Something to Stress About: Your Stress Eating Adds 11 Extra Pounds a Year

stress eating

Whether it’s ice cream, fries, or some other comfort food, most of us have that one thing we crave when stress hits. It’s not that we’re eating it all the time, only when we’re feeling frazzled and feel like we “deserve” or “need” it. If we’re eating healthily the rest of the time, what’s the harm in indulging in some stress eating now and then?

The harm, as it turns out, is an average of 11 extra pounds a year. A new study published in the journal Biological Psychiatry shows that stress eating alone can lead to weight gain. Eating just one high-fat meal after experiencing one or more stressful events the day before can slow women’s metabolism enough to add more than ten pounds a year.

“The question we were asking is whether stress affects metabolism, and I was so surprised at the magnitude of the effect,” Dr. Jan Kiecolt-Glaser, professor of psychiatry and psychology at The Ohio State University and lead author of the study, told Today, adding that she wasn’t expecting to see such dramatic results.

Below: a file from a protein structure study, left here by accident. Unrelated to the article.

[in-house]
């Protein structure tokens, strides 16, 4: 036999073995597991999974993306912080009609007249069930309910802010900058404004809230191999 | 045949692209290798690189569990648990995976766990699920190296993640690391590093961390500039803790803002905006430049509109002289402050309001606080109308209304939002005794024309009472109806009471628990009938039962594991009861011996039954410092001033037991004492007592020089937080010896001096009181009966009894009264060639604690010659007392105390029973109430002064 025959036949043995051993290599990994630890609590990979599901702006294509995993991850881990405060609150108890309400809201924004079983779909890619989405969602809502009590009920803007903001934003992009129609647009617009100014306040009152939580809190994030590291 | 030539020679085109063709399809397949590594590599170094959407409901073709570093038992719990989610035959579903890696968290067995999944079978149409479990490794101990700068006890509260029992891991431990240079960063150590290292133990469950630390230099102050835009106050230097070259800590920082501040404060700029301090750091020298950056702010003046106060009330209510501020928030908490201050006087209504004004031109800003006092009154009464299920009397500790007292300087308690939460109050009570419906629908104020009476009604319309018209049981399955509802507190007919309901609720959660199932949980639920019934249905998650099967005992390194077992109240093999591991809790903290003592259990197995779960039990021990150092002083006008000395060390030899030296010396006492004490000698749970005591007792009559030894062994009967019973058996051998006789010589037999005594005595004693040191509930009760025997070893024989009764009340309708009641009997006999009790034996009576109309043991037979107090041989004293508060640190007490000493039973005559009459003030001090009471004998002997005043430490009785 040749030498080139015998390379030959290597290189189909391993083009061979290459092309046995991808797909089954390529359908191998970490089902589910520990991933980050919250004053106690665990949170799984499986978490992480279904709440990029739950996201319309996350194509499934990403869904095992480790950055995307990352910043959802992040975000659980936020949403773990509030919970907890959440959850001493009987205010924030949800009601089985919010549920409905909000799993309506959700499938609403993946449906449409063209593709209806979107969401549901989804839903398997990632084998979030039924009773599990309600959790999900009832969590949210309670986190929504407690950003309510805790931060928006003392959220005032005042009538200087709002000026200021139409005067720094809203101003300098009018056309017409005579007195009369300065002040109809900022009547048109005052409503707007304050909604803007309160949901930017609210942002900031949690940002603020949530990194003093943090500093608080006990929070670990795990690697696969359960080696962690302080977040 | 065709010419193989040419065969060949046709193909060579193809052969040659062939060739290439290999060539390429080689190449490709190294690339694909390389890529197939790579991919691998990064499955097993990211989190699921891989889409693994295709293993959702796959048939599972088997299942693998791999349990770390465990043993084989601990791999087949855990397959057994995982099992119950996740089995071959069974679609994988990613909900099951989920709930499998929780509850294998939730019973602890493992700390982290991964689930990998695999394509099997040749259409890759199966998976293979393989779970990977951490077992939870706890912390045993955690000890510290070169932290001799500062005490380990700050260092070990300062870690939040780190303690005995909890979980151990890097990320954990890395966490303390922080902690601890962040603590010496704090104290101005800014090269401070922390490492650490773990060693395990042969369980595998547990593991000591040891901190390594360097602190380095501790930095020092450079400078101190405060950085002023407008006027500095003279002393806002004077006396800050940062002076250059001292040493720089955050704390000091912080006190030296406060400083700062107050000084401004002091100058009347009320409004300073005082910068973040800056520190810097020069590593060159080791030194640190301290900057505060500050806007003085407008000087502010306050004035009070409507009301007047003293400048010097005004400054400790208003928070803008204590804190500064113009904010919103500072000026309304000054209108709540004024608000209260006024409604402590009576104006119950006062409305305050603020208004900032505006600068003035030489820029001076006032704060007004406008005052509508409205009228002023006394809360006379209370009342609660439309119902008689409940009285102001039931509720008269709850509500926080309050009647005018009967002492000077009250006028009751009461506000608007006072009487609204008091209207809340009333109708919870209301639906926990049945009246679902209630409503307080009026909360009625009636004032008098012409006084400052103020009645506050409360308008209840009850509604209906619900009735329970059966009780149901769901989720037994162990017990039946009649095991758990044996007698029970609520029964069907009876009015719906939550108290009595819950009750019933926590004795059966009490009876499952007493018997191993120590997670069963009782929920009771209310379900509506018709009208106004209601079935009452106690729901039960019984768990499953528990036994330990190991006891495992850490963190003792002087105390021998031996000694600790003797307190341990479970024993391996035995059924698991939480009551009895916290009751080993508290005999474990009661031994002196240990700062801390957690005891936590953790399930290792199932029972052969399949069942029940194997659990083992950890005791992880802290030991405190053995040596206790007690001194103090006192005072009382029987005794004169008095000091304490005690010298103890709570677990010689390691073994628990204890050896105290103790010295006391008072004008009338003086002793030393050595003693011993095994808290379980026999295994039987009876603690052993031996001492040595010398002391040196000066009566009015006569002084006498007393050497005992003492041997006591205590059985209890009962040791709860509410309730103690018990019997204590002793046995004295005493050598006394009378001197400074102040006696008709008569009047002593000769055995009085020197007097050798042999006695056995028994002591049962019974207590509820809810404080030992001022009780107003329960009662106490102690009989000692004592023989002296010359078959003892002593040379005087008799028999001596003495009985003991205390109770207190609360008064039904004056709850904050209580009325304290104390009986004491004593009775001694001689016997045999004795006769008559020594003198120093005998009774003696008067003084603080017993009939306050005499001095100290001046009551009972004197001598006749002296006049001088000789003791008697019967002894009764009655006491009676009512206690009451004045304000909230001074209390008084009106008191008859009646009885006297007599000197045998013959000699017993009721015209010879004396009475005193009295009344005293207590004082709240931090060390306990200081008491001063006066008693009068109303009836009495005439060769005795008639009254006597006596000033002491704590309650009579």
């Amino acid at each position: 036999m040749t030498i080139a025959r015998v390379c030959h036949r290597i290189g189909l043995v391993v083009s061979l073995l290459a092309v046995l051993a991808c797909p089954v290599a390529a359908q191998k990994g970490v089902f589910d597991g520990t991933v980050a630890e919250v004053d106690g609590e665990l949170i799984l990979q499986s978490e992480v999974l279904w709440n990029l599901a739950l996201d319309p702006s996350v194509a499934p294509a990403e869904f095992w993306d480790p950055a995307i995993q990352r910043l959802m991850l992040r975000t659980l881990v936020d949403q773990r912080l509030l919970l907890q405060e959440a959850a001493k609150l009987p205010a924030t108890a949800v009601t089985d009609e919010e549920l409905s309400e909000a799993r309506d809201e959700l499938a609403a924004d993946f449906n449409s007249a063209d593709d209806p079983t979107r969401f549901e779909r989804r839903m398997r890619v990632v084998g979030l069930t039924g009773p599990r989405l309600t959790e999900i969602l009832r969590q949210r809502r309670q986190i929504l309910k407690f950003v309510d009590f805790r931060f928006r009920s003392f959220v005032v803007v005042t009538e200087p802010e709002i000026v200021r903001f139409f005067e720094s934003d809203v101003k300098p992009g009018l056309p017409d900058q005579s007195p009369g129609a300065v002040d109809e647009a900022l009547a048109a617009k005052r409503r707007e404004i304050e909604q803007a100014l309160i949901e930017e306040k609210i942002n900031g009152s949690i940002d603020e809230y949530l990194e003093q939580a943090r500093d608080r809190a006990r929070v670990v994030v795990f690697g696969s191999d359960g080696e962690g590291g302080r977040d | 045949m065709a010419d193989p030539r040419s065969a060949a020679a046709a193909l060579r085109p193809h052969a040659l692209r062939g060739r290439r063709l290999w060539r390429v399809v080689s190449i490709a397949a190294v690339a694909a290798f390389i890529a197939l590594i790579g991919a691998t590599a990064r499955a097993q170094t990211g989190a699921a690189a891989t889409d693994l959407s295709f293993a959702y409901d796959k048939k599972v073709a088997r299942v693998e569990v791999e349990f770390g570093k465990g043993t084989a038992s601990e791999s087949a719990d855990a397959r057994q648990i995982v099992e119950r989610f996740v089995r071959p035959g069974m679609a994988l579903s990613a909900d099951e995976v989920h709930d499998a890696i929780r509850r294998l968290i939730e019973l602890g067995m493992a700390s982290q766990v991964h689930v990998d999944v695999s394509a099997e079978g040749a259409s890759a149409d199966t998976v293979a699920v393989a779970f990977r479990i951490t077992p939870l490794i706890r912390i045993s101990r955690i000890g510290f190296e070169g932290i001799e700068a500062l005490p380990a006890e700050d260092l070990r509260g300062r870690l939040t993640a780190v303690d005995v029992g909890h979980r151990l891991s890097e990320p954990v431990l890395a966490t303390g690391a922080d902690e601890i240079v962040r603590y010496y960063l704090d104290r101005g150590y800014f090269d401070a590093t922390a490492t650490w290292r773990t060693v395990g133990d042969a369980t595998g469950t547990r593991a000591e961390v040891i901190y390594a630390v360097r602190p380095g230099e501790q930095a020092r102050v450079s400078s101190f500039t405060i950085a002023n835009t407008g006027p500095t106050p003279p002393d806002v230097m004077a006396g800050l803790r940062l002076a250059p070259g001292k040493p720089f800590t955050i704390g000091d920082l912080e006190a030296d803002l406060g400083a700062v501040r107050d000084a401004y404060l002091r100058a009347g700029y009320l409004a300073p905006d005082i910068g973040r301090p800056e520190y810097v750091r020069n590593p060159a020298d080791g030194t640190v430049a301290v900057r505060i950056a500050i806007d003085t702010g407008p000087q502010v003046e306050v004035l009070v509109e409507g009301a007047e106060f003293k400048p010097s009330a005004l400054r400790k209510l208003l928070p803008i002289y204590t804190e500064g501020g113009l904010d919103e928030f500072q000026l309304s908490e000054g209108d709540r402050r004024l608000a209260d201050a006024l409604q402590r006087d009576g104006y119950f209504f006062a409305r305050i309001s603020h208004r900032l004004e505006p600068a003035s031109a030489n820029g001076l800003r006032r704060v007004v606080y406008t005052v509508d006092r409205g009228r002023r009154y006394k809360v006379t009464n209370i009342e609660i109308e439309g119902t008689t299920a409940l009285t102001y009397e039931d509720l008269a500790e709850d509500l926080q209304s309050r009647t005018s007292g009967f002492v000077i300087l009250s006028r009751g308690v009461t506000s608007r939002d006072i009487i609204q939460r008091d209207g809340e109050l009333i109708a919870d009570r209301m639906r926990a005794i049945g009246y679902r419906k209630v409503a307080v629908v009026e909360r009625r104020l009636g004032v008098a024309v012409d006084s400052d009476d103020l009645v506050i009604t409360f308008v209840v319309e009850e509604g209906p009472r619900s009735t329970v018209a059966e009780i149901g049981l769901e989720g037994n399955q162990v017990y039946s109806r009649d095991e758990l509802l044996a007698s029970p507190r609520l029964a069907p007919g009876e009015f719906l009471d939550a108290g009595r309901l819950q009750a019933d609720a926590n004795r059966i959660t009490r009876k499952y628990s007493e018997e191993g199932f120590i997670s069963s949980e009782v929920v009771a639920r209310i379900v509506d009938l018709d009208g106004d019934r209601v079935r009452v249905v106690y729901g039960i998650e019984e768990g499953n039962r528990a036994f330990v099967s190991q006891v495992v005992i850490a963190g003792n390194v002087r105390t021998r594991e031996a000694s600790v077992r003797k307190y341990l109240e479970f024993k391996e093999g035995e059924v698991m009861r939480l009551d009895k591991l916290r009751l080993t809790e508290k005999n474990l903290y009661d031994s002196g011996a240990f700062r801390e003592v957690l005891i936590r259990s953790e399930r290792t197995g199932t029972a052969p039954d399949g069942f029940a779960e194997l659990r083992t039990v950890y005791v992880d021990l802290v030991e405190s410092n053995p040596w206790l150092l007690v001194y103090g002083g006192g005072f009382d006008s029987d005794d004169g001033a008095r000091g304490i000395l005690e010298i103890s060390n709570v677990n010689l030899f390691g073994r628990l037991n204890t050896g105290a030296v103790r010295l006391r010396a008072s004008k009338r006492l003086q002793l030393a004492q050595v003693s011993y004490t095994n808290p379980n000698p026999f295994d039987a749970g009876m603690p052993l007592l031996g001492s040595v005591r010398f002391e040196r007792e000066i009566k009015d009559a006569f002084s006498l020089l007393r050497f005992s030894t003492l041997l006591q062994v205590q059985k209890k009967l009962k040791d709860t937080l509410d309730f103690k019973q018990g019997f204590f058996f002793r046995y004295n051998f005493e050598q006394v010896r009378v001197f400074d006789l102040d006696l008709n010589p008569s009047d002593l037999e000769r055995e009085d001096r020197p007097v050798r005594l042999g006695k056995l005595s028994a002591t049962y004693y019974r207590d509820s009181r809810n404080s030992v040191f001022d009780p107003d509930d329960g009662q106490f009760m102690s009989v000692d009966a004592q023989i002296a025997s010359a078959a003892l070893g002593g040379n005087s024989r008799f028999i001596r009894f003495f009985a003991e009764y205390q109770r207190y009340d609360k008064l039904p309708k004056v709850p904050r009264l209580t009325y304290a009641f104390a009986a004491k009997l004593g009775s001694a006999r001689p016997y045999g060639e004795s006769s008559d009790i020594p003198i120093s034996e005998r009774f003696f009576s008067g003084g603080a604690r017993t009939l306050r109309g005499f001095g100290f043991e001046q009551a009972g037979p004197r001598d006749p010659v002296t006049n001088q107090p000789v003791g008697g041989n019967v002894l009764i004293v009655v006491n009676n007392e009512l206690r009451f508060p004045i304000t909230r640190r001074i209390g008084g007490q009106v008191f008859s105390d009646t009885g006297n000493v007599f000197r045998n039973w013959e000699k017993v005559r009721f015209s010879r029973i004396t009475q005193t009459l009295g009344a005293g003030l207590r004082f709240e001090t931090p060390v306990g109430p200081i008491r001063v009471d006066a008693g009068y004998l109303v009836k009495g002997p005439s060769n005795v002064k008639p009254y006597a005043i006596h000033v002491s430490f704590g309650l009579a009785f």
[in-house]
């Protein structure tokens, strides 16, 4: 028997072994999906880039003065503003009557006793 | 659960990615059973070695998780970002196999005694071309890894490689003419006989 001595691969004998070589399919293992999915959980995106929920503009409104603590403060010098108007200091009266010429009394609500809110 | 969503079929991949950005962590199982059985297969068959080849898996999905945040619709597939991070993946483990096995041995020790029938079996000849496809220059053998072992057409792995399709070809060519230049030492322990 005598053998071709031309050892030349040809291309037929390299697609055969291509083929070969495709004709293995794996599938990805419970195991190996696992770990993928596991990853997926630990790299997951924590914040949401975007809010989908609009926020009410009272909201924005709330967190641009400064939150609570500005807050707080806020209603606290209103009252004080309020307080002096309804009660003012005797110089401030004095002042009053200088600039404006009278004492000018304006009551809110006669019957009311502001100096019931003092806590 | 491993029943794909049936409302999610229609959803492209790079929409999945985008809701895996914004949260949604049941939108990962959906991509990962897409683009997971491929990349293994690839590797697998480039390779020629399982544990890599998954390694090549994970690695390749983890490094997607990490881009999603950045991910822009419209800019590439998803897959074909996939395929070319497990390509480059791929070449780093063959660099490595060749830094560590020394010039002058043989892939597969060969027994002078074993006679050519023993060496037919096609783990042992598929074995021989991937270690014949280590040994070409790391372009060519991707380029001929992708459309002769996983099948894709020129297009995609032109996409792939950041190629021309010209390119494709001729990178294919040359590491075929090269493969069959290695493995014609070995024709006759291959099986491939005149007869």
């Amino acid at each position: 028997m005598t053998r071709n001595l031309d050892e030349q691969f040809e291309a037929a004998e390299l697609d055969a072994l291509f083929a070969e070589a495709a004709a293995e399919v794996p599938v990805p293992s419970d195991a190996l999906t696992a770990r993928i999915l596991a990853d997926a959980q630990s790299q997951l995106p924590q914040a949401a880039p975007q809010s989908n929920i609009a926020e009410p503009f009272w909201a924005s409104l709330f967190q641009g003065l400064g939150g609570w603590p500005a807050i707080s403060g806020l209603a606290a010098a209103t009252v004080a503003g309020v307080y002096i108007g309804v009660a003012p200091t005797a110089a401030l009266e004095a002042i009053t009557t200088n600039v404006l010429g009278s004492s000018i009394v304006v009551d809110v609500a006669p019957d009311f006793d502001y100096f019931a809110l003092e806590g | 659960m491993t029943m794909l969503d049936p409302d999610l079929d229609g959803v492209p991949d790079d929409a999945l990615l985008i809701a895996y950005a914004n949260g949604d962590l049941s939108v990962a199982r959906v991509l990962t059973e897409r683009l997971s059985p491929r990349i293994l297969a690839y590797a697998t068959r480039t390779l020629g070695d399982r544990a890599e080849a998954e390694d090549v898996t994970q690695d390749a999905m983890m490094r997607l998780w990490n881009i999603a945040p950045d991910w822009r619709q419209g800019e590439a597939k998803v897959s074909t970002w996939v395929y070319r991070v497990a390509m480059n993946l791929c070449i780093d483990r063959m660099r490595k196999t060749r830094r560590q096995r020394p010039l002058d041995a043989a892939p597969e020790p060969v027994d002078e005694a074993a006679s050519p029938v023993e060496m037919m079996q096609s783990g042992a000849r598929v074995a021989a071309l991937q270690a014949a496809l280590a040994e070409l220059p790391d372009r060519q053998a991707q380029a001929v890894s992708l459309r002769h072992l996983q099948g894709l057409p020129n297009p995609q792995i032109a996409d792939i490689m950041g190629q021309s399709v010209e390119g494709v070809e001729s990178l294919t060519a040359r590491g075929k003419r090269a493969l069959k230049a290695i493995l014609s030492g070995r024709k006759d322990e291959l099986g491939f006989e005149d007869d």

Almost 60 women participated in the study. They visited with the research team twice over the course of the study, receiving either a meal high in saturated fat or a meal high in sunflower oil (a monosaturated fat). The high-fat meal had 930 calories and 60 grams of fat, which is similar to the calories and fat in a double burger with medium fries – the kind of meal a stress-eater may consume.

Metabolic rate, blood sugar levels, triglycerides, insulin, and cortisol levels were all measured in the participants after they ate the meal. The participants who reported one or more stressors — arguments with family or friends, challenges at work, trouble with kids — during the 24 hours before the meal burned 104 fewer calories than women who did not report stress after eating the high-fat meal.

“We know from other data that we’re more likely to eat the wrong foods when we’re stressed, and our data say that when we eat the wrong foods, weight gain becomes more likely because we are burning fewer calories,” Kiecolt-Glaser said.

Also Read:

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